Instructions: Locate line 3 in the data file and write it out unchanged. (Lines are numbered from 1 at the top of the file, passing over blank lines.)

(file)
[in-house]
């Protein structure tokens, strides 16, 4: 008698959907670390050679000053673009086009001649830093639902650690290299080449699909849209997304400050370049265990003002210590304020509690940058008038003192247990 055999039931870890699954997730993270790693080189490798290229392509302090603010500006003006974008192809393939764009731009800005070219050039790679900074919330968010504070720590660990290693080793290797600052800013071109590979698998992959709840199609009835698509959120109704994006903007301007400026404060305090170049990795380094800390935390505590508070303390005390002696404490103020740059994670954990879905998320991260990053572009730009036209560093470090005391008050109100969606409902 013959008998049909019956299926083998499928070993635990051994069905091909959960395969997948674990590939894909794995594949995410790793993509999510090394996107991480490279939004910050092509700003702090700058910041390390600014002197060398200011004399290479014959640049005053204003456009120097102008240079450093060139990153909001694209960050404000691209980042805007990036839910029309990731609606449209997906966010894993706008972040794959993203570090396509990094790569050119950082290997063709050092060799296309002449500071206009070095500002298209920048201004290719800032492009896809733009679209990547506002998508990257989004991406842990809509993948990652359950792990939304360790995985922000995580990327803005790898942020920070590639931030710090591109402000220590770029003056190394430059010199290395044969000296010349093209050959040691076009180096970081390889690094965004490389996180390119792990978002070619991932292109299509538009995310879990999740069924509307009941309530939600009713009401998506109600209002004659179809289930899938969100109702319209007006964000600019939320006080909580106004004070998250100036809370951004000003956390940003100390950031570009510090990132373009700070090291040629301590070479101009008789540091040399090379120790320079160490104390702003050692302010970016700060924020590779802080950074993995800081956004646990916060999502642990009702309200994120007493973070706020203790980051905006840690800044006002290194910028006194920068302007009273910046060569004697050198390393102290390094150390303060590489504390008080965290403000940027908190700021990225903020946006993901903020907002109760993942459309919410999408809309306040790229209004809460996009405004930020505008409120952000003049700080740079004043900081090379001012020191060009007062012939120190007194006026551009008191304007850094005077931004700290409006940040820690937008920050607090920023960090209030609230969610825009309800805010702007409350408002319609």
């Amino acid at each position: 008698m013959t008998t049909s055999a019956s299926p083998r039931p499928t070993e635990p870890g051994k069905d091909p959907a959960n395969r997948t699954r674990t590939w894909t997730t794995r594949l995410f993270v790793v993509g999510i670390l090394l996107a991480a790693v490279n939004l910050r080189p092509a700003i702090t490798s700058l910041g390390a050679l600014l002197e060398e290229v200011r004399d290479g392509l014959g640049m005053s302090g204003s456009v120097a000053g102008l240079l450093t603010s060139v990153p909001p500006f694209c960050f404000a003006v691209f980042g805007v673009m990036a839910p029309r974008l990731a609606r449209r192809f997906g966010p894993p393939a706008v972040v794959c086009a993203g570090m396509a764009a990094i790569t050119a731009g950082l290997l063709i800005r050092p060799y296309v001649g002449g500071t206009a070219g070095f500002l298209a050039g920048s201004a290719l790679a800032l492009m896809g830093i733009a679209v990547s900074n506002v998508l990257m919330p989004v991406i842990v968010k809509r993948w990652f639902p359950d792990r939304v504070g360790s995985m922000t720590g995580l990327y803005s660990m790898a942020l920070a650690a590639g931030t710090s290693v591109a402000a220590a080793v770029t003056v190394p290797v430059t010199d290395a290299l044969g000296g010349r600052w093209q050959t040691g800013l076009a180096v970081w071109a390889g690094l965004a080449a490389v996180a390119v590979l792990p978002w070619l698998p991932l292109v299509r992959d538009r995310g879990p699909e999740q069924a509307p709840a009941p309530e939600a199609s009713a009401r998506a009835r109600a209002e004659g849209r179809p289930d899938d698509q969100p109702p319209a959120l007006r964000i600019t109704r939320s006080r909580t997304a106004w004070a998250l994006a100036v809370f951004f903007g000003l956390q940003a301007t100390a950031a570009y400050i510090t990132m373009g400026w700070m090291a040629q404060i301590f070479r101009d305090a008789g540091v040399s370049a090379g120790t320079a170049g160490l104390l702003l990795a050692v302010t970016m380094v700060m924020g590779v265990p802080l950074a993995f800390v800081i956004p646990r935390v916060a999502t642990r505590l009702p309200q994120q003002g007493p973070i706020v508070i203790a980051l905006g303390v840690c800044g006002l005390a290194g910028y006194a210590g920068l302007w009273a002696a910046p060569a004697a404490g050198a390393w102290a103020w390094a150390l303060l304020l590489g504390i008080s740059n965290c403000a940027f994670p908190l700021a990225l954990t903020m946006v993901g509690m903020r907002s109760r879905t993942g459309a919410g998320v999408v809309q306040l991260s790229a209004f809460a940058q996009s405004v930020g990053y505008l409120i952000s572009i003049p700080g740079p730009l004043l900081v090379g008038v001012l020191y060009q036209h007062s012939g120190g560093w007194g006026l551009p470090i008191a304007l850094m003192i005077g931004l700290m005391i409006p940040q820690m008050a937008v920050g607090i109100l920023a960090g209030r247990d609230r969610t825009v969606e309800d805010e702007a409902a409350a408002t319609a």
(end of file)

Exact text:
């Amino acid at each position: 008698m013959t008998t049909s055999a019956s299926p083998r039931p499928t070993e635990p870890g051994k069905d091909p959907a959960n395969r997948t699954r674990t590939w894909t997730t794995r594949l995410f993270v790793v993509g999510i670390l090394l996107a991480a790693v490279n939004l910050r080189p092509a700003i702090t490798s700058l910041g390390a050679l600014l002197e060398e290229v200011r004399d290479g392509l014959g640049m005053s302090g204003s456009v120097a000053g102008l240079l450093t603010s060139v990153p909001p500006f694209c960050f404000a003006v691209f980042g805007v673009m990036a839910p029309r974008l990731a609606r449209r192809f997906g966010p894993p393939a706008v972040v794959c086009a993203g570090m396509a764009a990094i790569t050119a731009g950082l290997l063709i800005r050092p060799y296309v001649g002449g500071t206009a070219g070095f500002l298209a050039g920048s201004a290719l790679a800032l492009m896809g830093i733009a679209v990547s900074n506002v998508l990257m919330p989004v991406i842990v968010k809509r993948w990652f639902p359950d792990r939304v504070g360790s995985m922000t720590g995580l990327y803005s660990m790898a942020l920070a650690a590639g931030t710090s290693v591109a402000a220590a080793v770029t003056v190394p290797v430059t010199d290395a290299l044969g000296g010349r600052w093209q050959t040691g800013l076009a180096v970081w071109a390889g690094l965004a080449a490389v996180a390119v590979l792990p978002w070619l698998p991932l292109v299509r992959d538009r995310g879990p699909e999740q069924a509307p709840a009941p309530e939600a199609s009713a009401r998506a009835r109600a209002e004659g849209r179809p289930d899938d698509q969100p109702p319209a959120l007006r964000i600019t109704r939320s006080r909580t997304a106004w004070a998250l994006a100036v809370f951004f903007g000003l956390q940003a301007t100390a950031a570009y400050i510090t990132m373009g400026w700070m090291a040629q404060i301590f070479r101009d305090a008789g540091v040399s370049a090379g120790t320079a170049g160490l104390l702003l990795a050692v302010t970016m380094v700060m924020g590779v265990p802080l950074a993995f800390v800081i956004p646990r935390v916060a999502t642990r505590l009702p309200q994120q003002g007493p973070i706020v508070i203790a980051l905006g303390v840690c800044g006002l005390a290194g910028y006194a210590g920068l302007w009273a002696a910046p060569a004697a404490g050198a390393w102290a103020w390094a150390l303060l304020l590489g504390i008080s740059n965290c403000a940027f994670p908190l700021a990225l954990t903020m946006v993901g509690m903020r907002s109760r879905t993942g459309a919410g998320v999408v809309q306040l991260s790229a209004f809460a940058q996009s405004v930020g990053y505008l409120i952000s572009i003049p700080g740079p730009l004043l900081v090379g008038v001012l020191y060009q036209h007062s012939g120190g560093w007194g006026l551009p470090i008191a304007l850094m003192i005077g931004l700290m005391i409006p940040q820690m008050a937008v920050g607090i109100l920023a960090g209030r247990d609230r969610t825009v969606e309800d805010e702007a409902a409350a408002t319609a």